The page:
In 2012 McAuliffe joined HPE, which had acquired Compaq and its server portfolio, as VP and Chief Technologist for Industry-Standard Servers. Since 2012, McAuliffe has led the server technology vision and strategy for one of the most innovative and successful server portfolios in the industry, including ProLiant, Apollo, Integrity, Moonshot, Cloudline and Edgeline. He continues to discover and develop over-the-horizon technologies that will benefit HPE’s customers around the world.

McAuliffe has passions for diversity in the technology industry, career mentoring and informed use of technology. He served on the technology committees of St. Vincent DePaul School and St. Agnes Academy in Houston. Through the IEEE, McAuliffe has been a judge for technology fairs held at HISD elementary schools. At HPE McAuliffe is an executive sponsor of his business unit’s summer intern program and he sponsors HPE Code Wars, the largest company-sponsored coding competition for high school students, with events in company sites around the world. He is also the executive sponsor of his business unit’s technical career path program, promoting technical advancement for engineers, distinct from, but aligned with the company’s management career path. At Texas Tech, McAuliffe has served on the industrial advisory boards of Electrical and Computer Engineering, Engineering Technology and Construction Engineering.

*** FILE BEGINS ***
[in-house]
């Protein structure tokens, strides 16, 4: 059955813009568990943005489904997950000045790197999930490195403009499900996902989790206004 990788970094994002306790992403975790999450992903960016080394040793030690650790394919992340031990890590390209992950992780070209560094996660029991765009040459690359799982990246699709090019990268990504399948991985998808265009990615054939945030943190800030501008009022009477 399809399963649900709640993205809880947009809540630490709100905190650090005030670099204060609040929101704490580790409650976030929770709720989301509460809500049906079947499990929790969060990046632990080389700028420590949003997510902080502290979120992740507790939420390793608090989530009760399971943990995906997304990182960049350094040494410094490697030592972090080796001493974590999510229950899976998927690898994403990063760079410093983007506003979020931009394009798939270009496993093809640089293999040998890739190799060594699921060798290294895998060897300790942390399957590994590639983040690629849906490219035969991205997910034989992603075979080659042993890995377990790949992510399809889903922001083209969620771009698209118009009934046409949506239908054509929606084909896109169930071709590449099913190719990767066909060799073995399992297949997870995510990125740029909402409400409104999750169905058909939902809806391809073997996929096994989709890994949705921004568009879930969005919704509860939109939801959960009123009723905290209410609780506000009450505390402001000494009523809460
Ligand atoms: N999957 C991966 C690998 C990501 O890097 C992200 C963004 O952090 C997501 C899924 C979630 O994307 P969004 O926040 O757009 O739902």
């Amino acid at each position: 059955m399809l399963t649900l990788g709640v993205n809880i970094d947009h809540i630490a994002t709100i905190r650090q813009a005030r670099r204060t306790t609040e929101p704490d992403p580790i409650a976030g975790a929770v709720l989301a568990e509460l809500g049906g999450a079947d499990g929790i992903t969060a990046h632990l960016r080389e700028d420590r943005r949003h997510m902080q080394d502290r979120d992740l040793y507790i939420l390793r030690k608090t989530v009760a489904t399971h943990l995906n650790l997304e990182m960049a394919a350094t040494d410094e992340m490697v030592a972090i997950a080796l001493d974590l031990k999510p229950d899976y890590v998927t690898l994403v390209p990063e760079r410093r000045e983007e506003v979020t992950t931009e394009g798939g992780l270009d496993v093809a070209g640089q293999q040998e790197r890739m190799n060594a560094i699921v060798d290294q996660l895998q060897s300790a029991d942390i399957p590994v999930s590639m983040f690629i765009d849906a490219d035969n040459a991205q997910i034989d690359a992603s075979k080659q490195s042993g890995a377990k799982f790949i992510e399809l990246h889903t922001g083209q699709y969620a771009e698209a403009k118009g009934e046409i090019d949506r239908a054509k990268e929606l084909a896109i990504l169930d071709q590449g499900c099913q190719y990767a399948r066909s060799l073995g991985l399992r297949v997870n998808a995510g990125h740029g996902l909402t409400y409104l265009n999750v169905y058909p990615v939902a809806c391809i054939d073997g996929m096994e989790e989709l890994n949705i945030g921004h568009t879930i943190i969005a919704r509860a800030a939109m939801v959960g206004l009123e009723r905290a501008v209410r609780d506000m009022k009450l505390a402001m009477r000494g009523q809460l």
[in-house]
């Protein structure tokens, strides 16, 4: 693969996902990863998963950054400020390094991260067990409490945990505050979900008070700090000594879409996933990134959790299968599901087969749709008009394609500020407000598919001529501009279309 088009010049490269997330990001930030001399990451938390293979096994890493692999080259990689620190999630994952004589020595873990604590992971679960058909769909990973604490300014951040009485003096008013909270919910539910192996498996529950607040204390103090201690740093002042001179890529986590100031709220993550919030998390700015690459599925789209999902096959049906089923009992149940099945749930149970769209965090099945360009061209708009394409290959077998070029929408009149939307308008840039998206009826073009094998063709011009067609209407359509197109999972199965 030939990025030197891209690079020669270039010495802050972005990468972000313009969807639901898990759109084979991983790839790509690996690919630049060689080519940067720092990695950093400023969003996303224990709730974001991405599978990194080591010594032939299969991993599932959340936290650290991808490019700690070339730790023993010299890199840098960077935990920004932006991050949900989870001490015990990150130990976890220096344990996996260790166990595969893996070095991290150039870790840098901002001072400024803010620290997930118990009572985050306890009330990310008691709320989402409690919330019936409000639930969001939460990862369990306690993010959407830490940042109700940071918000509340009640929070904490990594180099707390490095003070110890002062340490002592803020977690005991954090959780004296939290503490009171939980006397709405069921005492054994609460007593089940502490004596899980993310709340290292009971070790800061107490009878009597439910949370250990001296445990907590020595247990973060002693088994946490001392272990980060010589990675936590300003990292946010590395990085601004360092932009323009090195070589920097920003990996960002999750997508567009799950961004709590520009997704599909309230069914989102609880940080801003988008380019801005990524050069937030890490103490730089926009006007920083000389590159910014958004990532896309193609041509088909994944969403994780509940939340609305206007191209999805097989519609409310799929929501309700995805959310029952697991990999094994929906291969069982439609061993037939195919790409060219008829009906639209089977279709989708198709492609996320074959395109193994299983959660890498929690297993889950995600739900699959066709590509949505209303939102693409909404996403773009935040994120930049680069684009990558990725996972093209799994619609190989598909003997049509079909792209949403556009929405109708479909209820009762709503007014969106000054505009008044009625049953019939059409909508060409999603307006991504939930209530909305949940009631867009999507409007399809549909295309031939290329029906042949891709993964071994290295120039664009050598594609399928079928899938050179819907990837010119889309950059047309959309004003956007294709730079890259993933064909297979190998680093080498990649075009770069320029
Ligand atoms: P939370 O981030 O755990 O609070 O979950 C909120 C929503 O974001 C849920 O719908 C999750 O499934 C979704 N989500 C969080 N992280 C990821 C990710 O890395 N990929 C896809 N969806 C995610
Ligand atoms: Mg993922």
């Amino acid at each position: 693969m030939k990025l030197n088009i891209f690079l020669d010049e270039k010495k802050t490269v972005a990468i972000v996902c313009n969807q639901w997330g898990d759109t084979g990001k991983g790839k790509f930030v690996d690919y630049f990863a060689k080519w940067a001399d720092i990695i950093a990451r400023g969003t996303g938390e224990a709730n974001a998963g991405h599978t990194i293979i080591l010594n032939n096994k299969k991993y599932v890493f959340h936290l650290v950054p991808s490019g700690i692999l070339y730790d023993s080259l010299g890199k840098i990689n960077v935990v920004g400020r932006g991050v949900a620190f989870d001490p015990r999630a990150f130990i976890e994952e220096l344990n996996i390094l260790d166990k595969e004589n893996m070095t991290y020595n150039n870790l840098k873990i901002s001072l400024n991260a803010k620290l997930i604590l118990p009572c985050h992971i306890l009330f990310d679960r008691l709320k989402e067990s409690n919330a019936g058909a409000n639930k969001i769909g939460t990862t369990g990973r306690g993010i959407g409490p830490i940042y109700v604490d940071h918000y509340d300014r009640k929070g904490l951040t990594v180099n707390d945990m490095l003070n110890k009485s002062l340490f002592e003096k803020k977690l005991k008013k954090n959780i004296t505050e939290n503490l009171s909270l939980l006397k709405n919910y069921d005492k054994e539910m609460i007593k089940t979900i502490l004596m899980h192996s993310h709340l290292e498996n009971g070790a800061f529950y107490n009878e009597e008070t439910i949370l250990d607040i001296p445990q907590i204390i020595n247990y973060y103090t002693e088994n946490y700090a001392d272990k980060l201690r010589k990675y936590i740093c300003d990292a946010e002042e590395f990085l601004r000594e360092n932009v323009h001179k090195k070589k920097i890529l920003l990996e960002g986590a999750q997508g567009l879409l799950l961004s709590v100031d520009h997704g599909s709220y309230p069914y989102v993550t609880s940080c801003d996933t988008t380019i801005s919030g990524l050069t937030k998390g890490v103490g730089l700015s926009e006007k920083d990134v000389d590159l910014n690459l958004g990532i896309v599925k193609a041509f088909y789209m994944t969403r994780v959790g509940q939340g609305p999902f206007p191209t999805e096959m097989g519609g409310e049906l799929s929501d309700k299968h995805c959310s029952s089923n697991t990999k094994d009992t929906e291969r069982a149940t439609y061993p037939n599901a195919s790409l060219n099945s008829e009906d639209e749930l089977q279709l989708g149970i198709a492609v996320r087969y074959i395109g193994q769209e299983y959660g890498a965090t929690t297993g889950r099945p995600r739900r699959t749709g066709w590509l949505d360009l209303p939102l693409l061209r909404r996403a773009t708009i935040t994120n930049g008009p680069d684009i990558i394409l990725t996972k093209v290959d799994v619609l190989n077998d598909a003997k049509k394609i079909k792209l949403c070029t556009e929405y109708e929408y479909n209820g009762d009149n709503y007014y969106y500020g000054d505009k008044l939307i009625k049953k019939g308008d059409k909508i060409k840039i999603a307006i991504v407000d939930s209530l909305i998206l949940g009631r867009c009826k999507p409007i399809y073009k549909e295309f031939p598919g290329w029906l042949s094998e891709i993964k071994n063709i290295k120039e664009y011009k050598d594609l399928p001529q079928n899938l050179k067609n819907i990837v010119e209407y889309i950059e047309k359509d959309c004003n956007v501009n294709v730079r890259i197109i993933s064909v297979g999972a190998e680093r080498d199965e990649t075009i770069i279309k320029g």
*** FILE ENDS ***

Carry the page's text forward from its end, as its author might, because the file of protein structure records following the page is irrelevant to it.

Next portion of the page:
McAuliffe is married to his wife of more than 30 years, and fellow Red Raider, Lisa Paikowski. They live in Houston and have two children, Matt, beginning a career in the computer game design industry, and Kerry, a Marshall Scholar currently pursuing her PhD in digital humanities. McAuliffe enjoys music, travel and the outdoors, including biking, fishing and camping.